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Maritime Digitalisation & Communications

Thales and Cobham unveil Iridium Certus terminals

Fri 16 Jun 2017 by Martyn Wingrove

Thales and Cobham unveil Iridium Certus terminals
Robert Squire and Brian Aziz presented the VesseLink terminal to MEC (credit: Martyn Wingrove)

Cobham Satcom and Thales have introduced terminals for Iridium Certus L-band satellite communications services that should be available in 2018

Cobham Satcom and Thales revealed their advanced prototype terminals for Iridium Certus satellite communications services at the Nor-Shipping exhibition in Lillestrøm, Norway in May. These terminals will enable ships to use the Iridium Next satellite network for voice and data services and speeds of more than double those currently available over the Iridium OpenPort service.

The terminals, each with small antennas and ship-connection modules, will connect to a network of more than 65 operating L-band satellites once they are all commissioned, which is expected to be in the second half of 2018.

Iridium has already launched the first batch of its Next low earth orbit satellites and expects further launches later this year. This will enable terminal operators to fully test their equipment on land and at sea during the next six months. Both Cobham and Thales expect to have a fully tested commercial terminal available for all types of vessel within the first half of 2018.

Cobham Satcom introduced the Sailor 4300 terminal for the middle range of speeds that Iridium intends to offer vessels from the new satellite constellation. This is a broadband core transceiver type terminal that has an antenna weighing 7kg and a below-deck module.

The terminal will operate at data speeds of 352 kbps and will have three voice lines, said Cobham Satcom business manager for maritime L-band products Anders Olsen. It will be suitable for data-heavy applications, voice over IP, multi-user internet applications and virtual private networks, e-mail, electronic reporting and crew communications.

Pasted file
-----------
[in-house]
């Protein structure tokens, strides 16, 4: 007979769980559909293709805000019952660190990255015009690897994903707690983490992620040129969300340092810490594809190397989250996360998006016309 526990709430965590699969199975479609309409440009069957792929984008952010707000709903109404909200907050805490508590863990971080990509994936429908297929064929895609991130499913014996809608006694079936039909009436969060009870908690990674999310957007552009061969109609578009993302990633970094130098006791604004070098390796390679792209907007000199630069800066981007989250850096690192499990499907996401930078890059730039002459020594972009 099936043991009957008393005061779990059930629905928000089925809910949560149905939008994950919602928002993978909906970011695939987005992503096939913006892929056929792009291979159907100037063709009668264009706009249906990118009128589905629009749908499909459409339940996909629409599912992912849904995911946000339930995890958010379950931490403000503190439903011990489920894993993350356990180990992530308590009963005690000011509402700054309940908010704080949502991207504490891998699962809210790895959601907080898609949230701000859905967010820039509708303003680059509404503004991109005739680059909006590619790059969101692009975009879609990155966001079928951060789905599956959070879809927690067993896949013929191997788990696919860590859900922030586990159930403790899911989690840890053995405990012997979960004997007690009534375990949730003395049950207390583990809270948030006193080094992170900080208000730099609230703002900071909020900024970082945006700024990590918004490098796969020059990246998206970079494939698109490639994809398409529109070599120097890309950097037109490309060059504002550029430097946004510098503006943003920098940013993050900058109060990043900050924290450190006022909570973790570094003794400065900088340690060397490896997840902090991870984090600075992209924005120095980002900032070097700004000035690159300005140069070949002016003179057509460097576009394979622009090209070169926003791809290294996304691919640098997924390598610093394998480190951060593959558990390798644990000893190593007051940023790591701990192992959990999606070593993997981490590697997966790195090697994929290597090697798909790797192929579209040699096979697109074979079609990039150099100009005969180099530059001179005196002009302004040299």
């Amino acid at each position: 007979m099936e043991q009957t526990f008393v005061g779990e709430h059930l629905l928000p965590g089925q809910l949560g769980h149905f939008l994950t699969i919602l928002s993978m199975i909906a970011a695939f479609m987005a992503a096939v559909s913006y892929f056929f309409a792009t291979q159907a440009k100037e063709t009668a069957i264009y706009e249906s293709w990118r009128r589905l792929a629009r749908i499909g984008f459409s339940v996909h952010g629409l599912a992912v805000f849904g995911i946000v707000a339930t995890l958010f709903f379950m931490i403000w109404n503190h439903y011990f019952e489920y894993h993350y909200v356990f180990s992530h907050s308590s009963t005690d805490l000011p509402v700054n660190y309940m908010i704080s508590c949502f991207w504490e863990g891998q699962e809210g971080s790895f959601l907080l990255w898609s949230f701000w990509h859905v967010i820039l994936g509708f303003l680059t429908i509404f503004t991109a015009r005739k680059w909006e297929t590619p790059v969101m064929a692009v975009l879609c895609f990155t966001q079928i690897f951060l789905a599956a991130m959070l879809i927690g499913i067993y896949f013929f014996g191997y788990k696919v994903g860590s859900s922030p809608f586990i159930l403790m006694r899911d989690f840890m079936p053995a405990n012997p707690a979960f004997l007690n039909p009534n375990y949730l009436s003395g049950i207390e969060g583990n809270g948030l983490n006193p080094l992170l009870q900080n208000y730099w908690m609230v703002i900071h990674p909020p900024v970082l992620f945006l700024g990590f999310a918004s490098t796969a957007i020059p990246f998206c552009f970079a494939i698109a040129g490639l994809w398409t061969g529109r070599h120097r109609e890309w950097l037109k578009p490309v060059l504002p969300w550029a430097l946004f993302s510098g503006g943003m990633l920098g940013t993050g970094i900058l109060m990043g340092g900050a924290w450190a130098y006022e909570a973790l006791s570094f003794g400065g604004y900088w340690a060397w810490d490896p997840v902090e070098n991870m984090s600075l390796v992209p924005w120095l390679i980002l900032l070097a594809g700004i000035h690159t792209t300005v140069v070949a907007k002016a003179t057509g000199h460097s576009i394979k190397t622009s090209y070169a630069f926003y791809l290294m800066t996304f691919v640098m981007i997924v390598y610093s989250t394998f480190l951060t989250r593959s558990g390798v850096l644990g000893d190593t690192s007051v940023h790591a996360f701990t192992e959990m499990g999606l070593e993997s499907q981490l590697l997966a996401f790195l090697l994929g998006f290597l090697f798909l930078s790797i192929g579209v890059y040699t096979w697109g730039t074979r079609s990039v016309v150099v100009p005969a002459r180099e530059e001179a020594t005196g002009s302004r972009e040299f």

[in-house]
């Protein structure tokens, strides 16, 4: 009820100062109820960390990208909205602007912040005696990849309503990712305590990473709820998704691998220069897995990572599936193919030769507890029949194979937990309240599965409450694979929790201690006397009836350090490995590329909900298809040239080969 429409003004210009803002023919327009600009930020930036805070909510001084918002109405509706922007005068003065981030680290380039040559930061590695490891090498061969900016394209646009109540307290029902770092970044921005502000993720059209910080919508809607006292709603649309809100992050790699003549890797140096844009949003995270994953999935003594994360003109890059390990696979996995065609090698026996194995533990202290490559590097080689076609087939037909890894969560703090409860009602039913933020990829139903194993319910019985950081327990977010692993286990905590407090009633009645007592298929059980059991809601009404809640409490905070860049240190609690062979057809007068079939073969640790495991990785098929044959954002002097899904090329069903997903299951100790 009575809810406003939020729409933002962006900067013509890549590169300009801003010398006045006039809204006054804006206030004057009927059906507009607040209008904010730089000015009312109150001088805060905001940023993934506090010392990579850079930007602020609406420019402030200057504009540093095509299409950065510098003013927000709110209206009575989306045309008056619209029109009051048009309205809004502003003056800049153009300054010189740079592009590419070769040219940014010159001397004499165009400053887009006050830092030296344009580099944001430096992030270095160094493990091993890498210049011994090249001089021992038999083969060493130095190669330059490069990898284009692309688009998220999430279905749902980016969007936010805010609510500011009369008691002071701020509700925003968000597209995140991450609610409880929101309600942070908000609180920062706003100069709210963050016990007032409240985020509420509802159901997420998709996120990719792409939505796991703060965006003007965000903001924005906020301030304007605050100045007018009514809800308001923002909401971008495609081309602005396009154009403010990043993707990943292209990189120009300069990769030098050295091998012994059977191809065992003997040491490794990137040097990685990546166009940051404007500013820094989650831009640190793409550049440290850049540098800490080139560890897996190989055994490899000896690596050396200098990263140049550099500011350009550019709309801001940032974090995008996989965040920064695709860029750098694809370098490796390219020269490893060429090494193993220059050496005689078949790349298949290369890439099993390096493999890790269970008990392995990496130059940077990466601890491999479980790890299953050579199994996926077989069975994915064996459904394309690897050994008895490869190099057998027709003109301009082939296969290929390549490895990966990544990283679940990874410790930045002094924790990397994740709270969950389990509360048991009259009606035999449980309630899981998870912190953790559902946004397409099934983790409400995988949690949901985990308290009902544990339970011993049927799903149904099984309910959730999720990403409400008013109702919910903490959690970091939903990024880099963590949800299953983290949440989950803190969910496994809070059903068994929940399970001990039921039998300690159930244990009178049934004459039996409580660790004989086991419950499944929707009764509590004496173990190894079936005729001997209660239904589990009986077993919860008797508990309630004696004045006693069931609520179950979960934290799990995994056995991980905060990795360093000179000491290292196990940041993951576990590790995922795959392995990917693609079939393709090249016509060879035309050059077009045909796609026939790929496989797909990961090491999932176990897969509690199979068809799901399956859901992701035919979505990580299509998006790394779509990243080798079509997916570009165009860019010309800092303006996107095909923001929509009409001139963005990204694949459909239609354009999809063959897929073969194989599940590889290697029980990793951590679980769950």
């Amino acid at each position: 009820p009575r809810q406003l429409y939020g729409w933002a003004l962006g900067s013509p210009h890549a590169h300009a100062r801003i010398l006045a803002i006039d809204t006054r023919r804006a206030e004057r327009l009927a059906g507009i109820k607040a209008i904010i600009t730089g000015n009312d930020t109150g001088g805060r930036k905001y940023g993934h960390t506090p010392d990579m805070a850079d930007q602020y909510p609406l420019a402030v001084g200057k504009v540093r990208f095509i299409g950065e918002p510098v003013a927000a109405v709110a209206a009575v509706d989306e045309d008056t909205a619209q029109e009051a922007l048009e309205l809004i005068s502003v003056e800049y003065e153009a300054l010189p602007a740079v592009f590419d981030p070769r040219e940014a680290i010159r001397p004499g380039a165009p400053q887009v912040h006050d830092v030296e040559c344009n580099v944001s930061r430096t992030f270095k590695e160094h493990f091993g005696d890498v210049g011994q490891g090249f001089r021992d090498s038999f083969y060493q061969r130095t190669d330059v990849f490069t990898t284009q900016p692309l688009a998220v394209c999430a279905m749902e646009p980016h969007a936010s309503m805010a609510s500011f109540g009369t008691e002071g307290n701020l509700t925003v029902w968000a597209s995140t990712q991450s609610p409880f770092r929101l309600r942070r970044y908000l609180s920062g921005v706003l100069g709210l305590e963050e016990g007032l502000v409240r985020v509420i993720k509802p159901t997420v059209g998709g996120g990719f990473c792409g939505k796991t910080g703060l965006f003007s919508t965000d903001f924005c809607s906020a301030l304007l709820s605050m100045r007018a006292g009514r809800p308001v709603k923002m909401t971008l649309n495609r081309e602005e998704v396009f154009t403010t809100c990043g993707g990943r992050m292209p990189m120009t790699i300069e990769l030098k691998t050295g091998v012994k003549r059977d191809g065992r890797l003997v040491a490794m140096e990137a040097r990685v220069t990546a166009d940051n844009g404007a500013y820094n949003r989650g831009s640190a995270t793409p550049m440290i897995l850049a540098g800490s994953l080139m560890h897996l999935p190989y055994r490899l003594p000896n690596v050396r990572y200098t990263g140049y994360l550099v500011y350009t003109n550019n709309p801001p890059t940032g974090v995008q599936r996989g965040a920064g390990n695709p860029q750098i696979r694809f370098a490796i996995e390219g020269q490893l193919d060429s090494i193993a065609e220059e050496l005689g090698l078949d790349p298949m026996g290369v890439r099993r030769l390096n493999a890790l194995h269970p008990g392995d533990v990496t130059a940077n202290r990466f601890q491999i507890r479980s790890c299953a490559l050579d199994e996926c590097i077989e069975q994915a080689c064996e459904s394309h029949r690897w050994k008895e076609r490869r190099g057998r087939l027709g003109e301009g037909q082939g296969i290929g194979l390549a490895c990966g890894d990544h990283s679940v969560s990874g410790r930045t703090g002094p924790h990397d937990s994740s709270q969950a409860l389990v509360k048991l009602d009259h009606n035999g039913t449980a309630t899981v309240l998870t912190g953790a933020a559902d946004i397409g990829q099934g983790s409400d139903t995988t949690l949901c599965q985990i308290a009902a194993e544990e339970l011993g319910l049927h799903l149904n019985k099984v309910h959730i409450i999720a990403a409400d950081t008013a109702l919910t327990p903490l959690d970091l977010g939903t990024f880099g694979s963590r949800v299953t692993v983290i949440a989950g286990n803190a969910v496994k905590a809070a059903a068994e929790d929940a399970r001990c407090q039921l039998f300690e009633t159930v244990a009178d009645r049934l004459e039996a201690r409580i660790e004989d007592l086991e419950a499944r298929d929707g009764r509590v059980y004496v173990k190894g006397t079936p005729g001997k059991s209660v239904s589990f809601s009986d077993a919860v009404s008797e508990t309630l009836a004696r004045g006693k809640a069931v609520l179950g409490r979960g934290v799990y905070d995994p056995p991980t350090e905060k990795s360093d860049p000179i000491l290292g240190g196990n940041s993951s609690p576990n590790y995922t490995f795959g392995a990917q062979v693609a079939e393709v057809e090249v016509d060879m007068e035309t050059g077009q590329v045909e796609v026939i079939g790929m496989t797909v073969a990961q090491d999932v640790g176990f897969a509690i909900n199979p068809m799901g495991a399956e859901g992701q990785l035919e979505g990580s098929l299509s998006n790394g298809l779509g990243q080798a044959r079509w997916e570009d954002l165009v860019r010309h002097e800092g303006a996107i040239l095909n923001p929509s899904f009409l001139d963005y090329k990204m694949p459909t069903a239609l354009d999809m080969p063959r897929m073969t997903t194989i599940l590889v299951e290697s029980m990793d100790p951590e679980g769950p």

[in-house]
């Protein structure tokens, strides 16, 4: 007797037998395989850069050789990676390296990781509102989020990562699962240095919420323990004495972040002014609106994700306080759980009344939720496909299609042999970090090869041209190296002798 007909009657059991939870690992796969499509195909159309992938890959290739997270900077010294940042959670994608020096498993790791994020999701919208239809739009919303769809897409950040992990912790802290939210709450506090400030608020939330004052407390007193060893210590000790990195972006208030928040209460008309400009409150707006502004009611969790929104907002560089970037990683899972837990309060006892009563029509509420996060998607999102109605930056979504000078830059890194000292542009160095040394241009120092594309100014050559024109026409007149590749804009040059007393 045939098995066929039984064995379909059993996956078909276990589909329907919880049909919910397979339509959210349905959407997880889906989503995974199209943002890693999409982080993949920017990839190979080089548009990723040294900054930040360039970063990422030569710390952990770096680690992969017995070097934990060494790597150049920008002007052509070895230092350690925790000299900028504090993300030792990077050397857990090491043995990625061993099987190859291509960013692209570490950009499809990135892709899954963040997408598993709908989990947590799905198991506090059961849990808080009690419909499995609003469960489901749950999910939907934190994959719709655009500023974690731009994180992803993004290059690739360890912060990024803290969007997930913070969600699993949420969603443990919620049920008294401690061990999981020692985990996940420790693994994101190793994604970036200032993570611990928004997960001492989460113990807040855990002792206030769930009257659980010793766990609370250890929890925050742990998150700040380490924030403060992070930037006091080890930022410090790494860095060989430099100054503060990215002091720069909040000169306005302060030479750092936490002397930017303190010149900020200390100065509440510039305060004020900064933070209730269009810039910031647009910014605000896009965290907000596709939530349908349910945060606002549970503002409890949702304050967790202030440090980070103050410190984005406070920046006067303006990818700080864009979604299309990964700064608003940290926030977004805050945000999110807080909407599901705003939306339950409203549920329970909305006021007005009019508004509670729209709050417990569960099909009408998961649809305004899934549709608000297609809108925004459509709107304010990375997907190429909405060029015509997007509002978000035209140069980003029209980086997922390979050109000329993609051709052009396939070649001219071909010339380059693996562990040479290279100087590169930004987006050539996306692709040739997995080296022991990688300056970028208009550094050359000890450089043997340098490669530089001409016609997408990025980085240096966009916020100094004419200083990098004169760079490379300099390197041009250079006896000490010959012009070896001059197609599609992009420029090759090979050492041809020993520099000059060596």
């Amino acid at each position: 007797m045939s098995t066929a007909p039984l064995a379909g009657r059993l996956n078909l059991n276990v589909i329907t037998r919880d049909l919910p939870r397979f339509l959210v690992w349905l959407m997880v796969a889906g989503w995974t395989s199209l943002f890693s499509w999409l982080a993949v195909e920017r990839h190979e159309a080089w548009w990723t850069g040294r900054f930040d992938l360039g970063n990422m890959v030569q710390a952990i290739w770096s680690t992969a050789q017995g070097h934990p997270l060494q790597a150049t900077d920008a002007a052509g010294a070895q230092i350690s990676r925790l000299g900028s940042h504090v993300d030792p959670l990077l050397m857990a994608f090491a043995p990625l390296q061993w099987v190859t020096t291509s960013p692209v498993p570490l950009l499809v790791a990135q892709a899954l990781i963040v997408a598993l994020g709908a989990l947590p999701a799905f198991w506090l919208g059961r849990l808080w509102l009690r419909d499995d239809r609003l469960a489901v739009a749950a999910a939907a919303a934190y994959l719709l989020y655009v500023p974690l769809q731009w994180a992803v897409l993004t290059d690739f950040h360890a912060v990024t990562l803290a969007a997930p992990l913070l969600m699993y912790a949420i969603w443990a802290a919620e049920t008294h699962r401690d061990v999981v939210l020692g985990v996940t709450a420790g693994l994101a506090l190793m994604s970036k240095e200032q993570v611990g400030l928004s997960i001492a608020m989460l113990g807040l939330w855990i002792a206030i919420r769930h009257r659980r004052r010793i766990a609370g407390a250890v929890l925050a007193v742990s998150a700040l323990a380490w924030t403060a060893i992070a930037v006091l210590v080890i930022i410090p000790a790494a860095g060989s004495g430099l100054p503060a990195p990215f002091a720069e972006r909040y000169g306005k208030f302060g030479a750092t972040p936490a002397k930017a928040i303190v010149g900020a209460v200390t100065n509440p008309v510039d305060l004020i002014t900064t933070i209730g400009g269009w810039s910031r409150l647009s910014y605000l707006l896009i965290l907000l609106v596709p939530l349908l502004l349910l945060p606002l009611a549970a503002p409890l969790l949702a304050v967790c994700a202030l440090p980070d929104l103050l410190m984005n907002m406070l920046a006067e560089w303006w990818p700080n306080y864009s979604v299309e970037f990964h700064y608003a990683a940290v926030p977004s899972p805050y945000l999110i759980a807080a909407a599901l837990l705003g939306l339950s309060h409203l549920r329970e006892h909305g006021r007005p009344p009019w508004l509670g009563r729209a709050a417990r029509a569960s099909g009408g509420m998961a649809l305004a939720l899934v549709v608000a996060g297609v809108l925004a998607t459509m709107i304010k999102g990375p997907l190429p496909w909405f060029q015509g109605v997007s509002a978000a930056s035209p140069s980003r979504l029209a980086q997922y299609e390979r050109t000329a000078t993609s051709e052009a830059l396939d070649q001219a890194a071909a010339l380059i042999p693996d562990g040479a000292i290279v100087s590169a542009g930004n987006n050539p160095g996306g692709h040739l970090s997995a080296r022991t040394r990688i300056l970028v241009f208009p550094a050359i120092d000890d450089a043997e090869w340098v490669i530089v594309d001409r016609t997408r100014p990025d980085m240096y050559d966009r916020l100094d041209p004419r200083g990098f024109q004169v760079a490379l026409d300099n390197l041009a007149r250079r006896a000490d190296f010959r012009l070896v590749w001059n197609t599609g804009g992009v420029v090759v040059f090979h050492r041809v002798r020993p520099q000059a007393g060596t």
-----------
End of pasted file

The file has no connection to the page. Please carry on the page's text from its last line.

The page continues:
The terminal will be tested in the North Sea during the third quarter of this year before being rolled out to commercial shipping in 2018, Mr Olsen said. “It will be tested on a fishing vessel in rough sea conditions for vibration testing,” he said. “We expect to get the first contract in November, then the first shipment in December and the first commercial use in the first quarter of 2018.”

Thales unveiled its terminal and VesseLink service that will use Iridium Certus. It includes a high-gain electronic phased array antenna that weighs 3.2kg and a below-deck unit. It will enable data streaming up to 256 kbps and IP data sessions up to 700 kbps downlink and 352 kbps uplink.

Thales head of maritime Robert Squire said it will have 10 times the throughput of existing Iridium services. “It will be lightweight, easy to install and have only one cable between the antenna and the below-deck unit,” he added. Additional features include pairing to 4G services, embedded WiFi access, an optional handset, and Android and iOS support functionality.

Testing is about to begin at Thales’ Maryland, USA offices. The terminal will then be tested at sea during the rest of this year, said Thales director of sales for satellite communications solutions Brian Aziz. Initially VesseLink will operate at around 350 kbps, but Mr Aziz expects speeds of 700 kbps to be available early in 2019. “Our antenna is solid-state, electronically-steered and will constantly have a link to an overhead satellite. The terminal will have three Ethernet ports, dynamic switching and cellular connections.” It will have WiFi, public exchange for inter-vessel communications and an associated Android-enabled handset.


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